MOSUL – A suicide car bomb and a parked car bomb exploding in quick succession killed 15 people and wounded 37 when it struck a joint Iraqi police and U.S. military patrol in Mosul, 240 miles north of Baghdad, police said.

BAGHDAD – A double-strike by a suicide car bomber and another on foot killed 15 people and wounded 45 outside a police academy in eastern Baghdad, police said.

BAGHDAD – A roadside bomb killed three people and wounded 13 when it exploded next to the patrol of Iraqi Major-General Mudhar al-Mawla in the Sulaikh district of northern Baghdad.

MOSUL – Gunmen kidnapped a doctor as he headed to work in western Mosul, police said.

MOSUL – Gunmen killed the principal of an Islamic studies high school in a drive-by shooting in Mosul, police said.


8/9/2013 Update

U.S. Soars in World Popularity Charts Post-Iraq — But Will It Last?

                                                                                       Pew Research Center

By Bill Briggs

August 8, 2013

Favorable global feelings toward the United States have returned to 2002 levels, matching generally warm, pro-American sentiments measured just prior to the Iraq War: 64 percent of the planet’s inhabitants tend to like America, according to numbers tabulated for NBC News by the Pew Research Center.

That equates to a 13-point rise in American favorability among the same 19 nations surveyed by Pew in 2007. The Pew team polled people in countries spanning from Pakistan, where only 11 percent of locals today back the United States, to Ghana where 83 percent of the populace is pro-American, Pew figures show.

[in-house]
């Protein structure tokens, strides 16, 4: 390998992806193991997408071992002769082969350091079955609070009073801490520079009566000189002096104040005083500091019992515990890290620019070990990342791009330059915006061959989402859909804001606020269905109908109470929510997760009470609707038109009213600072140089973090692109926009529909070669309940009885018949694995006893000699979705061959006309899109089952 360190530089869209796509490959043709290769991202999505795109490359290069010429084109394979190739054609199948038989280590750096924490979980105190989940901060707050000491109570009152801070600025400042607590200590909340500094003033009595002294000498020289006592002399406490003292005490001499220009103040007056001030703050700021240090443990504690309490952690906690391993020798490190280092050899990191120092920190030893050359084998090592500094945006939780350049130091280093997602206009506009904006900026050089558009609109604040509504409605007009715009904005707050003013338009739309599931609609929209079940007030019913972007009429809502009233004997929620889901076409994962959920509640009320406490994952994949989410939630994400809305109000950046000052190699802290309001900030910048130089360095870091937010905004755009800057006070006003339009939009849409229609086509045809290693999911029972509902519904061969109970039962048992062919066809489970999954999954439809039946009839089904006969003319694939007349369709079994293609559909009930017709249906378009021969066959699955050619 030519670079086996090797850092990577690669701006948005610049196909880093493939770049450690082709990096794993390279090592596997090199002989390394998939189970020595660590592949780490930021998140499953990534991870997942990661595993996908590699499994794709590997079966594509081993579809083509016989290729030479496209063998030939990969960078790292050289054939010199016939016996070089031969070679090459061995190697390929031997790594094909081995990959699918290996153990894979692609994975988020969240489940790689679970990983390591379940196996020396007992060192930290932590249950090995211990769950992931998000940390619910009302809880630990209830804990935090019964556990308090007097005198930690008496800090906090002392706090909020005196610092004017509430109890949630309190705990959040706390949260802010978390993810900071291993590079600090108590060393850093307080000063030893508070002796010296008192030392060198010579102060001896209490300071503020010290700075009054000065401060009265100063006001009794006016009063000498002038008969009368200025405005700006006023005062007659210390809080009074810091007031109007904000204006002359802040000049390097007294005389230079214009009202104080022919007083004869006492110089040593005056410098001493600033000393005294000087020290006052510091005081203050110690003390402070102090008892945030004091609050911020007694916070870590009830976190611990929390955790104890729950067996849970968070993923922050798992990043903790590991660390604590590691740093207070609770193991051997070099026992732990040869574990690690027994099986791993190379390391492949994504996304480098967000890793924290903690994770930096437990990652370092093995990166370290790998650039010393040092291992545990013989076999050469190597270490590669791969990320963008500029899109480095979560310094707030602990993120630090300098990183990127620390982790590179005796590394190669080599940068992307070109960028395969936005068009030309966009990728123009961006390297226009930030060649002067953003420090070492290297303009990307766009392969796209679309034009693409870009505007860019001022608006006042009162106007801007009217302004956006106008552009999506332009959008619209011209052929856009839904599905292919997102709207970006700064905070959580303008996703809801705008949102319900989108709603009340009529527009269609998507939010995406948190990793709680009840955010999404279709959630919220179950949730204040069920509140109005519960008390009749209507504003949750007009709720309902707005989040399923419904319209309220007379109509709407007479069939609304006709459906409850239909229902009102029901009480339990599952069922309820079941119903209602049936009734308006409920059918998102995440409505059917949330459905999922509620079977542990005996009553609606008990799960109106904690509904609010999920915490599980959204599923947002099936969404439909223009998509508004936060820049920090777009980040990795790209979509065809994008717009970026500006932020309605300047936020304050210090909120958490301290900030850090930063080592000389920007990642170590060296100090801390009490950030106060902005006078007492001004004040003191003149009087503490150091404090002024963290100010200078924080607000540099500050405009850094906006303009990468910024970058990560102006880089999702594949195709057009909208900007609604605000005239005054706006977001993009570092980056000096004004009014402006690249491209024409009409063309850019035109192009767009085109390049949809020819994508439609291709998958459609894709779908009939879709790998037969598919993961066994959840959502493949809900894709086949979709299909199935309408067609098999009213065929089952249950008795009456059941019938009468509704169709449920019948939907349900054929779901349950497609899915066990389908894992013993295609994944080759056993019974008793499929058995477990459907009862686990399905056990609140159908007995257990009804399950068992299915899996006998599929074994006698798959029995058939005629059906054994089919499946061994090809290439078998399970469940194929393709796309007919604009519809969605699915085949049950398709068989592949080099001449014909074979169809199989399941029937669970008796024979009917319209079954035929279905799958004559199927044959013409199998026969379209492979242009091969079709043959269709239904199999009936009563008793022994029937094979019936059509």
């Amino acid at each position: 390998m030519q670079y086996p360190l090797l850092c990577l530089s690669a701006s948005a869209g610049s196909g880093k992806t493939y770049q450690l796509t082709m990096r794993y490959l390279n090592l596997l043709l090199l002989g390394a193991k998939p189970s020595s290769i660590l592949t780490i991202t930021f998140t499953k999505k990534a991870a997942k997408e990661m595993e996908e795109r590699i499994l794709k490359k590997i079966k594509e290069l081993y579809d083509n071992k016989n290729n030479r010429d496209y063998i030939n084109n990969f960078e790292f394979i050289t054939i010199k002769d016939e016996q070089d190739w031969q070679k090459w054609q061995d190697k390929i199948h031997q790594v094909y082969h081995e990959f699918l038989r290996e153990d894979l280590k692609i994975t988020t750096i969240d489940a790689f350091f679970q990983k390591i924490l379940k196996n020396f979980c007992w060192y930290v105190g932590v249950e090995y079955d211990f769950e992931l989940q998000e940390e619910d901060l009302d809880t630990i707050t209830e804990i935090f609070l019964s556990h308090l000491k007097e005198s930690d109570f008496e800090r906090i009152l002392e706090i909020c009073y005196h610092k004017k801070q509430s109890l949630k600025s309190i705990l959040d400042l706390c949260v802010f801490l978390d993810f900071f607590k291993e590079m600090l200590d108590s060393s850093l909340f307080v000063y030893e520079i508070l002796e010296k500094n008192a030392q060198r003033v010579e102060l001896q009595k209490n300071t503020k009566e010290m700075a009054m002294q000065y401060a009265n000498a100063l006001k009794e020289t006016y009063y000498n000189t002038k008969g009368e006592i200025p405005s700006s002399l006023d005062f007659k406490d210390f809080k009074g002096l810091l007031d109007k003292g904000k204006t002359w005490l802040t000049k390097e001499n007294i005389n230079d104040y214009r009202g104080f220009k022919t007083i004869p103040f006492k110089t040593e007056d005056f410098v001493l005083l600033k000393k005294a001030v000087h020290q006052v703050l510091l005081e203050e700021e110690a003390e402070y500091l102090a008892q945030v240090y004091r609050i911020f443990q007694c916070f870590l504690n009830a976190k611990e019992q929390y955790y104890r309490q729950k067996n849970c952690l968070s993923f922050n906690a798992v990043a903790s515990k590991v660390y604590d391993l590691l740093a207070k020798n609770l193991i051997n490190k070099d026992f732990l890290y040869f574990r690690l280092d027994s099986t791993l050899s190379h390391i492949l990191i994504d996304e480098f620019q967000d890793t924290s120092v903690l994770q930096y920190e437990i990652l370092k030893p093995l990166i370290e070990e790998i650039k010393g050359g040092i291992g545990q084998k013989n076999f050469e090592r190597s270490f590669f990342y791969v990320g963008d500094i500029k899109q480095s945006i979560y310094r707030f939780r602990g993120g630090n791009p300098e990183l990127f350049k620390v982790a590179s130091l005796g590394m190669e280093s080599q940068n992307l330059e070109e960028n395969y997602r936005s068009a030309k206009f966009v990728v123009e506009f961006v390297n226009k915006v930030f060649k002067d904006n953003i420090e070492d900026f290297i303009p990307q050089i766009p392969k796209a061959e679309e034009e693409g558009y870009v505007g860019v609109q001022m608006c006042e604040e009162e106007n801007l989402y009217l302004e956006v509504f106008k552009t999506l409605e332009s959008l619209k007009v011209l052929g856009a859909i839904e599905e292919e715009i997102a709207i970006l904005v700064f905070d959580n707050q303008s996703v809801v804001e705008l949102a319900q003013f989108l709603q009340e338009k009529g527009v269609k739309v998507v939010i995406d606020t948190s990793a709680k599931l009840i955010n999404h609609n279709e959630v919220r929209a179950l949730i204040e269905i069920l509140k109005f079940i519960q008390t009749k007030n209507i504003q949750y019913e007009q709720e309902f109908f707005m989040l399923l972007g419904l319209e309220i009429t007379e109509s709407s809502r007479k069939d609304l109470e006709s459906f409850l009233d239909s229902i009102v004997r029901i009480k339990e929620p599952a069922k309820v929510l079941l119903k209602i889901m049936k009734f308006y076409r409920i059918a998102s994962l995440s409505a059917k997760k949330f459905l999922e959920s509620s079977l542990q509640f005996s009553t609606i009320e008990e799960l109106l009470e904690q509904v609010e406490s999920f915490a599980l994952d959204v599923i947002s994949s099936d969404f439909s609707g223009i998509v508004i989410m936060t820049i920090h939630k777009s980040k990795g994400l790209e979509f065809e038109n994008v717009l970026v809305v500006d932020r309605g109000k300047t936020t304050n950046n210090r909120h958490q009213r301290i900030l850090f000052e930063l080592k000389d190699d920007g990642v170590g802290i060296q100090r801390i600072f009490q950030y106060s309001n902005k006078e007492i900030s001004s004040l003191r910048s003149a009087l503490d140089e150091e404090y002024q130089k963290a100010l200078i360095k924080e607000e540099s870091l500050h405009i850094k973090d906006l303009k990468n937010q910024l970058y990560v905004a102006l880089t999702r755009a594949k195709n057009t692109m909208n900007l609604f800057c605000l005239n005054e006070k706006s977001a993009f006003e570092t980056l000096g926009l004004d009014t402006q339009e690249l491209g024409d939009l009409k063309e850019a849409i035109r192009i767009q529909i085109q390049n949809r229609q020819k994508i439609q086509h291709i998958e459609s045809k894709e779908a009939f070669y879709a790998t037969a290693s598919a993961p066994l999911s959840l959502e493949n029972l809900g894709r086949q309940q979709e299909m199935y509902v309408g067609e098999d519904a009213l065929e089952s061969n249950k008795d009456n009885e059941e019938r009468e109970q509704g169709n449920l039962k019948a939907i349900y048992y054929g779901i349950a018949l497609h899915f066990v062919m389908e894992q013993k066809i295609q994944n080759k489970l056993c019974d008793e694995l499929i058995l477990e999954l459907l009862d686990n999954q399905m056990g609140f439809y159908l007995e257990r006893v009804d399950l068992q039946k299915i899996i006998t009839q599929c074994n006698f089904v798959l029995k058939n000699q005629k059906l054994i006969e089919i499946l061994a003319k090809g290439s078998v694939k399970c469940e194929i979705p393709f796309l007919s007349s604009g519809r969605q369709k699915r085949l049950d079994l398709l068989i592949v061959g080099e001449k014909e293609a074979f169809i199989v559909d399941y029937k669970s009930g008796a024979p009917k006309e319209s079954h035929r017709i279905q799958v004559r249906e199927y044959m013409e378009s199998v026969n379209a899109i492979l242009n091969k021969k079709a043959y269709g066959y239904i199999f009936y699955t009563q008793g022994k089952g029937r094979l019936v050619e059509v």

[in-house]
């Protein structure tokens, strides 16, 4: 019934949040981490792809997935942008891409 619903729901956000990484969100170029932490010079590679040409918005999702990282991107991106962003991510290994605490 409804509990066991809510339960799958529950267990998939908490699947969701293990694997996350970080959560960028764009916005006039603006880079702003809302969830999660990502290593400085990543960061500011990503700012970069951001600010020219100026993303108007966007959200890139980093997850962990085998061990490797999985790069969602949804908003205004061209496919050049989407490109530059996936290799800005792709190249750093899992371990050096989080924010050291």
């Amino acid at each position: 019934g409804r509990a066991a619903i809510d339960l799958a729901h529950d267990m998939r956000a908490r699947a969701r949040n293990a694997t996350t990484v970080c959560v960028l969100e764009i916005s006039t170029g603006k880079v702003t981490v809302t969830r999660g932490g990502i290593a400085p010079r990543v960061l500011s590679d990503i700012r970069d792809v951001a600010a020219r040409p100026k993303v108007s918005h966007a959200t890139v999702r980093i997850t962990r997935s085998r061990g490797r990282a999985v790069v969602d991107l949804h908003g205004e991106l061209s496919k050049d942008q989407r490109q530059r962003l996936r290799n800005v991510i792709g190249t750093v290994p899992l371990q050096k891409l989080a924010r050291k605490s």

But that post-Iraq uptick in international American respect already is believed to be eroding and will ultimately decline, yanked lower by a complex Middle Eastern brew: how the U.S. government has reacted to Arab uprisings and the continuing disarray in Syria and Egypt plus the U.S. military’s wildly unpopular use of drone strikes against suspected Muslim militants, foreign policy experts contend.

Jordan (14 percent U.S. favorable rating), the Palestinian territories (16 percent) and Egypt (16 percent) all point to a paplable mistrust of the American government. Balancing those ugly ratings are sunny U.S. grades among people living in the Philippines (85 percent favorable), Israel (83 percent), Kenya (81 percent) and Italy (76 percent), Pew found.

“During the (George W.) Bush era, the Iraq War was very unpopular in many parts of the world and that drove down ratings of the U.S.,” said Richard Wike, asssociate director of the Global Attitudes Project at the Pew Research Center. “President (Barack) Obama, for the most part, his policies have been viewed more favorably in many parts of the world. That’s helped American image. …